Dec. 30, 1987. Ford acquires a stake in Hertz Rental Car Company, and in 1994, Ford makes Hertz a wholly owned subsidiary.
Dec. 1, 1989. Ford acquires Jaguar for $2.5 billion.
June 1, 1993. Ford is first automaker to have dual air bags as standard equipment in most cars.
Feb. 28, 1994. Ford China Operations formed.
Dec. 8, 1996. Ford becomes first and only auto company to certify all of its plants (140 plants in 26 countries) under ISO 14001, the world environmental standard.
BILL FORD BECOMES CHAIRMAN
Jan. 1, 1999. Bill Ford becomes chairman of Ford Motor Company. In October 2001, he adds the role of Chief Executive Officer.
Jan. 1, 1999. Ford announces its intention to acquire 51 percent interest in Norway's PIVCO Industries, maker of the TH!NK two-seat electric city car.
Jan. 28, 1999. Ford Motor Company buys Volvo for $6.45 billion.
May 17, 1999. Ford announces that all pickup trucks will be low emission vehicles, starting with F-series trucks in model year 2000 and adding Ranger for the 2001 model year, with the large majority preceding any U.S. emissions requirements by years.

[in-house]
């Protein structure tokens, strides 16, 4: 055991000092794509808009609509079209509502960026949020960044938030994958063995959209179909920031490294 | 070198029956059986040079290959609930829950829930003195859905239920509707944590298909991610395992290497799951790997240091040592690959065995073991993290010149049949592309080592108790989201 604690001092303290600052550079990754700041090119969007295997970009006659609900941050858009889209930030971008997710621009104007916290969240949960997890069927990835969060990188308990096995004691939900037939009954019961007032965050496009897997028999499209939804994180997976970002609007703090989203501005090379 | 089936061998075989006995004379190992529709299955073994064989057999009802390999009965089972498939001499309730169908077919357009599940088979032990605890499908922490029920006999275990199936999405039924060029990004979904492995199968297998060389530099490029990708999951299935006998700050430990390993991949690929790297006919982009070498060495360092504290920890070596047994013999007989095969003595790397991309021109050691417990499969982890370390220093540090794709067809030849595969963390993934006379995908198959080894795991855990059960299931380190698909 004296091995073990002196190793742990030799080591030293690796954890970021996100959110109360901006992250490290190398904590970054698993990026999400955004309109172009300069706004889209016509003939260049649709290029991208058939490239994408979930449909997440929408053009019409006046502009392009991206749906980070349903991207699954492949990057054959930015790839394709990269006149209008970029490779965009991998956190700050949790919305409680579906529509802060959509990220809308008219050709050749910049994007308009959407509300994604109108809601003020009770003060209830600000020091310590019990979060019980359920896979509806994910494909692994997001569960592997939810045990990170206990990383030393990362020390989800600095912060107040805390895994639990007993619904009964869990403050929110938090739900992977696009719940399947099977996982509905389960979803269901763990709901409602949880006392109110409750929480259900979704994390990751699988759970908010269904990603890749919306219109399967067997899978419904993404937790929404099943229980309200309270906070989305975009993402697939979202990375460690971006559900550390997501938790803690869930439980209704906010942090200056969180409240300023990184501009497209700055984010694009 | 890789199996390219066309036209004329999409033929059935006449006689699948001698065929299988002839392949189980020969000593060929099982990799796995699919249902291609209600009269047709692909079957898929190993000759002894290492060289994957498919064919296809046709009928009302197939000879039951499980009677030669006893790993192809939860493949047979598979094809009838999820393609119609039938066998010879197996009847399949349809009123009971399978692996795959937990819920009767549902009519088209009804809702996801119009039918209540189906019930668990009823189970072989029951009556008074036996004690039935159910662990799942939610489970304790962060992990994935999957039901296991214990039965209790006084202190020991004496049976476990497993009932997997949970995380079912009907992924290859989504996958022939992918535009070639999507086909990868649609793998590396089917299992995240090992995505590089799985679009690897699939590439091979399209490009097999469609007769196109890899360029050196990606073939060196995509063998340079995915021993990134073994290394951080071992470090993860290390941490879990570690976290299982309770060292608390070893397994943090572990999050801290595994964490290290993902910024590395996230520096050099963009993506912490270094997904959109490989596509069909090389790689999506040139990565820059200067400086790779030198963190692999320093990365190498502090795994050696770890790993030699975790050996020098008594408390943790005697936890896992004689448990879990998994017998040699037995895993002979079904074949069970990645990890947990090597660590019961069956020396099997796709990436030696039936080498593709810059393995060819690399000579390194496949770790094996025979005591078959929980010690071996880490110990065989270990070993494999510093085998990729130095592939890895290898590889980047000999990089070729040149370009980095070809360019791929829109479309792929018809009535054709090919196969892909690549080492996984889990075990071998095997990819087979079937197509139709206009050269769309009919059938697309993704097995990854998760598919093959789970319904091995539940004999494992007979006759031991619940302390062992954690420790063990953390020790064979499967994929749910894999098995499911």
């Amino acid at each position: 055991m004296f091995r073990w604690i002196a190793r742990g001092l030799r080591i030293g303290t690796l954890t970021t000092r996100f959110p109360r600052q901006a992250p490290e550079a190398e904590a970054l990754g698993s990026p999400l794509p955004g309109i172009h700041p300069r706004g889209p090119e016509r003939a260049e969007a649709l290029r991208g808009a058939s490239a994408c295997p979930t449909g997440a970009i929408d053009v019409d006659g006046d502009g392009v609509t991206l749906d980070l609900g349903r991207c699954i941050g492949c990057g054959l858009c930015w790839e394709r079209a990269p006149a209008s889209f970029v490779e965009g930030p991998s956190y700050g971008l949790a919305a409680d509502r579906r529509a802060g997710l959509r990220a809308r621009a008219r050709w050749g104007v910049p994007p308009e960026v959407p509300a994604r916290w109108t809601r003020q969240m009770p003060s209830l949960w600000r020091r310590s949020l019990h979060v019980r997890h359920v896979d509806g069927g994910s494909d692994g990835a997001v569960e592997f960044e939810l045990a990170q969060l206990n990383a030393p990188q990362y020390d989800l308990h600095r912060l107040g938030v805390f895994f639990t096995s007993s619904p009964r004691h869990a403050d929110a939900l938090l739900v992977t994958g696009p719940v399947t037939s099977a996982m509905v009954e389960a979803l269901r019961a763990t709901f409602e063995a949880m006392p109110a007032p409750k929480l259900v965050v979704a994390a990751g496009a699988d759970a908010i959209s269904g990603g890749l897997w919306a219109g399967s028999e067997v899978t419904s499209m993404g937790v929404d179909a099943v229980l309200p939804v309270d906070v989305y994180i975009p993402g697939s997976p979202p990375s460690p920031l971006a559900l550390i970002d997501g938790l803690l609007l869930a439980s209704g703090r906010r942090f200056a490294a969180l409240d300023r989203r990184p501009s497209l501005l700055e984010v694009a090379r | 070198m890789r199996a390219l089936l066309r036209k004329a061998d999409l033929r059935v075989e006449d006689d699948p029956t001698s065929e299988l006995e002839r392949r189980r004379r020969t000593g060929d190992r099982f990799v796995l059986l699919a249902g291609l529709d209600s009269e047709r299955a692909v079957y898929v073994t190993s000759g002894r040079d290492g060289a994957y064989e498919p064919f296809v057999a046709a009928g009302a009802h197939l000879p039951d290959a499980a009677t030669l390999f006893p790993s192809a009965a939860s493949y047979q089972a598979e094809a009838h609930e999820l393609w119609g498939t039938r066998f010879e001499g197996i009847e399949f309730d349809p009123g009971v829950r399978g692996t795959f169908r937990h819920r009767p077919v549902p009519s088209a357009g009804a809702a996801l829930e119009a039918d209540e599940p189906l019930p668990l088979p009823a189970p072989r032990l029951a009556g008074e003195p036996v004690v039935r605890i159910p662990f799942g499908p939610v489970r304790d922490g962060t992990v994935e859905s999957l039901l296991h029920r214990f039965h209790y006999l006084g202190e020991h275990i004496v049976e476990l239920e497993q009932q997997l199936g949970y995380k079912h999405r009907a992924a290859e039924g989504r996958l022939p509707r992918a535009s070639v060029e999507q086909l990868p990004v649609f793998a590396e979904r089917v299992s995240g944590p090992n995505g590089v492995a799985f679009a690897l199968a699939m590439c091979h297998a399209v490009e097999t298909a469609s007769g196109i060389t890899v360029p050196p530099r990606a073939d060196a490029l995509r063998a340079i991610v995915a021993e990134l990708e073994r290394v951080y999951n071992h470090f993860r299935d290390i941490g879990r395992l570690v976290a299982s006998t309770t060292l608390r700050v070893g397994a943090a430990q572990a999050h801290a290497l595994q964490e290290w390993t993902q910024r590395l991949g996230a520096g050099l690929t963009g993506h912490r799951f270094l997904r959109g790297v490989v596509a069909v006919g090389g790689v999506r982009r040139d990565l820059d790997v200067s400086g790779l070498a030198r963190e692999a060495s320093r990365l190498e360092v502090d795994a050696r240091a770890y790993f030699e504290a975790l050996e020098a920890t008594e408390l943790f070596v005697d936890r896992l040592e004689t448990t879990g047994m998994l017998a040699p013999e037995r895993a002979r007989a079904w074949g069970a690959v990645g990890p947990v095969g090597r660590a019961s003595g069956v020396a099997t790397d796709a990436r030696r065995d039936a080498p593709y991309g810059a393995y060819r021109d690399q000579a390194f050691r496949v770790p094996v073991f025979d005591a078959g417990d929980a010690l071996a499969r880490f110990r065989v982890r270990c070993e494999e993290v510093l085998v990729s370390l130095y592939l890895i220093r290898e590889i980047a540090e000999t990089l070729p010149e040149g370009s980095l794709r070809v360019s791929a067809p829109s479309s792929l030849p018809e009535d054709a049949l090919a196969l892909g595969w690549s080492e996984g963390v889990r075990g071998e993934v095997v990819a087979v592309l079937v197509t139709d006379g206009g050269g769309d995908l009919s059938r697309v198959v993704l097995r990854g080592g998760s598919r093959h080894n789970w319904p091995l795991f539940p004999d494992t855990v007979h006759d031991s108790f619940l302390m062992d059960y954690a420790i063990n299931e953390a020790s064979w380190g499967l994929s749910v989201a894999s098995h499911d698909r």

CAR OF THE YEAR
Jan. 10, 2000. Ford Focus is the first vehicle to receive both 'North American Car of the Year' and 'European Car of the Year' awards.
June 30, 2000. Ford Motor Company officially takes ownership of Land Rover from the BMW Group.
Nov. 14, 2000. Ford begins redevelopment of the entire Ford Rouge Center, which will include a new vehicle assembly plan as the centerpiece of the nation's largest industrial redevelopment project.
Nov. 21, 2001. Ford Thunderbird is named Motor Trend's Car of the Year for an unprecedented fourth time.
Jan. 6, 2002. Ford Motor Company CEO Bill Ford unveils GT40 concept at the North American International Auto Show in Detroit. Several weeks later the company announces the GT40 concept will go into production as part of its 100th anniversary plans in 2003.
June 16, 2003. Ford Motor Company celebrates its 100th anniversary.